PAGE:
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When VMware Performance Fails, Try BSD Jails 361

Posted by kdawson
from the like-a-virtual-machine-without-the-machine-part dept.
Siker writes in to tell us about the experience of email transfer service YippieMove, which ditched VMware and switched to FreeBSD jails. "We doubled the amount of memory per server, we quadrupled SQLite's internal buffers, we turned off SQLite auto-vacuuming, we turned off synchronization, we added more database indexes. We were confused. Certainly we had expected a performance difference between running our software in a VM compared to running on the metal, but that it could be as much as 10X was a wake-up call."
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When VMware Performance Fails, Try BSD Jails

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  • by OrangeTide (124937) on Monday June 01, 2009 @09:54PM (#28176677) Homepage Journal

    Virtualization is an excellent story to sell. It is a process that can be applied to a wide range of problems.

    When applied to a problem it seems to create more performance issues than it solves. But it can make managing lots of services easier. I think that's the primary goal to these VMware-like products.

    Things like Xen take a different approach and seem to have better performance for I/O intensive applications. But a Xen hypervisor VM is in some ways more similar to a BSD jail than it is to VMware's monitor.

    VMware is more like how the Mainframe world has been slicing up mainframes into little bits to provide highly isolated applications for various services. VMware has not caught up to the capabilities and scalability to things IBM has been offering for decades though. Even though the raw CPU performance of a PC is better than a mid-range mainframe at 1% of the cost (or less). But scalability and performance are two separate things, even though we would like both.

    • by xzvf (924443) on Monday June 01, 2009 @10:11PM (#28176799)
      This is slightly off the server virtualization topic, but I had a similar experience with LTSP and some costly competitors. Using LTSP we were able to put up 5X the number of stable Linux desktops on the same hardware. I'd tell every organization out there to do a pilot bake-off as often as possible. It won't happen all the time, but I suspect that more often than not, the free open solution, properly setup will beat the slickly marketed, closed proprietary solution.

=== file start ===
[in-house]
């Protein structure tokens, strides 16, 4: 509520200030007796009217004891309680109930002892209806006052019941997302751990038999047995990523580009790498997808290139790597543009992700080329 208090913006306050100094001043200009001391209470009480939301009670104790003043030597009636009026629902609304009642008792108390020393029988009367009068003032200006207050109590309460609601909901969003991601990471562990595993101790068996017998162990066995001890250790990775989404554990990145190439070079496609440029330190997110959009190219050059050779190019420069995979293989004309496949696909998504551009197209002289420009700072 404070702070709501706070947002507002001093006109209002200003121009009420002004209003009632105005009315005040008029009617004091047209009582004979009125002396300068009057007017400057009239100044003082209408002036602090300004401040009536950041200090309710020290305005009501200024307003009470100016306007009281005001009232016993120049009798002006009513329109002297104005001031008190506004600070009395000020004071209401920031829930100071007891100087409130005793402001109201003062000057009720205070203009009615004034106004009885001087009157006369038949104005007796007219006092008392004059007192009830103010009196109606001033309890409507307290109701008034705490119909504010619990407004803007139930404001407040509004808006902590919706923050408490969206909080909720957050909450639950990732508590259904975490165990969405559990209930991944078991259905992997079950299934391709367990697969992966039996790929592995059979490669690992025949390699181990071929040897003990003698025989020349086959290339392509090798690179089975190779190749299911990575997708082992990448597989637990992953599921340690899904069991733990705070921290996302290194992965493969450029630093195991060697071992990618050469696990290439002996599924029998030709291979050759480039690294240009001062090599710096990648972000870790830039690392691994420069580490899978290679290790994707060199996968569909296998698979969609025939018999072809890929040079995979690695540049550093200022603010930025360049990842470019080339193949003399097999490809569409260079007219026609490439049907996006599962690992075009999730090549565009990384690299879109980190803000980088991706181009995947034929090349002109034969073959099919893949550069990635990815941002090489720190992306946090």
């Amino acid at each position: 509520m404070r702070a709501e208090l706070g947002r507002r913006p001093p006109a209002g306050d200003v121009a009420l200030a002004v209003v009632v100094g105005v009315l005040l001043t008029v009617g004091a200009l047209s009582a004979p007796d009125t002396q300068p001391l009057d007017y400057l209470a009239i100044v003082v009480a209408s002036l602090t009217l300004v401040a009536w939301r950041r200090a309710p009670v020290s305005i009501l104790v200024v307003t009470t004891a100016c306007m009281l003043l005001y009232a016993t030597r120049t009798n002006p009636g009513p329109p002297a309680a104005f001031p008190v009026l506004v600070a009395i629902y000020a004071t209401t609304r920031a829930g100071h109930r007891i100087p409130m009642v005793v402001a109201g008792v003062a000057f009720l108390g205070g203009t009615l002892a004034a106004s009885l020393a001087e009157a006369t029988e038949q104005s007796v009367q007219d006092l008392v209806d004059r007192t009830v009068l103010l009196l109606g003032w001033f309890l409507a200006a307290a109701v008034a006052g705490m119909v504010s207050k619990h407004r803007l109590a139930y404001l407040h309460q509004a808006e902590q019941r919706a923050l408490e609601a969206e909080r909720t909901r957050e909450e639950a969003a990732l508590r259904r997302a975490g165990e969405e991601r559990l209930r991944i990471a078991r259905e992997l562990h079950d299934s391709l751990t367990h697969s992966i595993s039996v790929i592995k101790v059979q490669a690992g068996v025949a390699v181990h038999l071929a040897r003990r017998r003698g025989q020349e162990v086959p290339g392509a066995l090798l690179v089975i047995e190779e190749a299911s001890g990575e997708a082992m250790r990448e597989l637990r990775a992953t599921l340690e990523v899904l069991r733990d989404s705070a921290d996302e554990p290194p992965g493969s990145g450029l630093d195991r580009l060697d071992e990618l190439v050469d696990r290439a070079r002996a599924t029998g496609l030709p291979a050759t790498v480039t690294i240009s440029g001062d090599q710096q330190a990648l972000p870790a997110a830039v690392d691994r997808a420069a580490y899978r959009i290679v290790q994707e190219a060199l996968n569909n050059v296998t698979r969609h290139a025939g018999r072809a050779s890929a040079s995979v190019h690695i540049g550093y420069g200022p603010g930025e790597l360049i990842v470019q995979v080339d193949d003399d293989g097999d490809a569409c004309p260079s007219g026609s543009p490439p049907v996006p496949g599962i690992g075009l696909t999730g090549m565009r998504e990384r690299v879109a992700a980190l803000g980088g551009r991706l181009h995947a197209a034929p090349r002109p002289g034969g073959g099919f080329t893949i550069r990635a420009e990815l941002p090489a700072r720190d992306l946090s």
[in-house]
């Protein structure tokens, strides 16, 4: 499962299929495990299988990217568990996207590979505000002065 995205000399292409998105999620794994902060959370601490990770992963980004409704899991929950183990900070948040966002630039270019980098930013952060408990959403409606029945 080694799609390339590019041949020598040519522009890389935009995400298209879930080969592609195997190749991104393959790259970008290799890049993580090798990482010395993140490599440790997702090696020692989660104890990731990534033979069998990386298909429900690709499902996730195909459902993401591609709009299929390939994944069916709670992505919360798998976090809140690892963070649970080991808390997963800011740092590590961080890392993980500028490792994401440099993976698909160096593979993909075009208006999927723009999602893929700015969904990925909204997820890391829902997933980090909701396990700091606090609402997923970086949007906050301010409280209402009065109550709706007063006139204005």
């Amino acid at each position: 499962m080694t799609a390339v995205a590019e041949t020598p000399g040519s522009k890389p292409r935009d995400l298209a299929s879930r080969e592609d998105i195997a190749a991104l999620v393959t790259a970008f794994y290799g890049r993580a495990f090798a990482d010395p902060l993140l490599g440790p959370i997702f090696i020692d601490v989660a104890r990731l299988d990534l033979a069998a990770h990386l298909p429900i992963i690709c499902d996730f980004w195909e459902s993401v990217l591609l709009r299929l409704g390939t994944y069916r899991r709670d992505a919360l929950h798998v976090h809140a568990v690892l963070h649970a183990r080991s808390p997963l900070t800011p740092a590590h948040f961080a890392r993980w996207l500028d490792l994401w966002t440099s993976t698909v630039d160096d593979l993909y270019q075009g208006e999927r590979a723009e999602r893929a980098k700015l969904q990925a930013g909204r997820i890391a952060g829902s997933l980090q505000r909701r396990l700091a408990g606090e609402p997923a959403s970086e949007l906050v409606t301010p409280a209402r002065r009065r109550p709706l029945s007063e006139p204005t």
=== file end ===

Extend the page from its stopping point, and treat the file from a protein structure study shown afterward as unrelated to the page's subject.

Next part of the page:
• by gfody (514448) on Monday June 01, 2009 @10:22PM (#28176905)

      Most of the performance issues and I think also the issue faced in TFA have to do with IO performance when using virtual hard drives especially of the sparse-file, auto-growing variety. If they would configure their VMs to have direct access to a dedicated volume they would probably get their 10x performance back in DB applications.

      It would be nice to see some sort of virtual SAN integrated into the VMs

      • by ckaminski (82854) <(ckaminski) (at) (> on Monday June 01, 2009 @10:42PM (#28177063) Homepage
        What are you talking about? ESX has supported REAL SANS since almost day one. I've been able to GREAT things on a single vmware server, in one instance I managed 25 2GB J2EE app VMs on a quad core XEON (2005 era). In another I managed 168 sparsely used testing VMs (2x quad core). But I've ALWAYS had trouble with databases and Citrix, in particular, with VMware.

        Storage is only part of the issue. Having to run 10-160 schedulers *IS* the issue. Vmware doesn't utilize efficiencies in this arena like Xen or Jails, or OpenVZ or Solaris Containers can.
        • by gfody (514448) on Monday June 01, 2009 @11:20PM (#28177279)

          If you have a real SAN sure, IO performance is probably not your problem. If not then you might just try to use a sparse-file virtual hard disk and experience incredibly bad IO performance. My experience is really only with VirtualBox where the virtual disk is the only thing available in the UI and setting up direct disk access is advanced, text-based config - I'm not sure if it's like this with ESX - but I think it would be nice if instead of that whole virtual hard disk crap if the VM host was also a SAN server for your VMs and you just always use SAN.

      • by mysidia (191772) on Monday June 01, 2009 @11:14PM (#28177251)

        Totally unnecessary. If you want a 'virtual SAN', you can of course create one using various techniques. The author's biggest problem is he's running VMware Server 1, probably on top of Windows, and then tried VMware Server 1 on top of Ubuntu.

        Running one OS on top of another full-blown OS, with several layers of filesystem virtualization, no wonder it's slow; a hypervisor like ESX would be more appropriate.

        VMware Server is great for small-scale implementation and testing. VMware server is NOT suitable for mid to large-scale production grade consolidation loads.

        ESX or ESXi is VMware's solution for such loads. And by the way, a free standalone license for ESXi is available, just like a free license is available for running standalone VMware server.

        And the I/O performance is near-native. With ESX4, on platforms that support I/O virtualization , Vt-d/IOMMU, in fact, the virtualization is hardware-assisted.

        The VMware environment should be designed and configured by someone who is familiar with the technology. A simple configuration error can totally screw your performance. In VMware Server, you really need to disable memory overcommit and shut off page trimming, or you'll be sorry -- and there are definitely other aspects of VMware server that make it not suitable at all (at least by default) for anything large scale.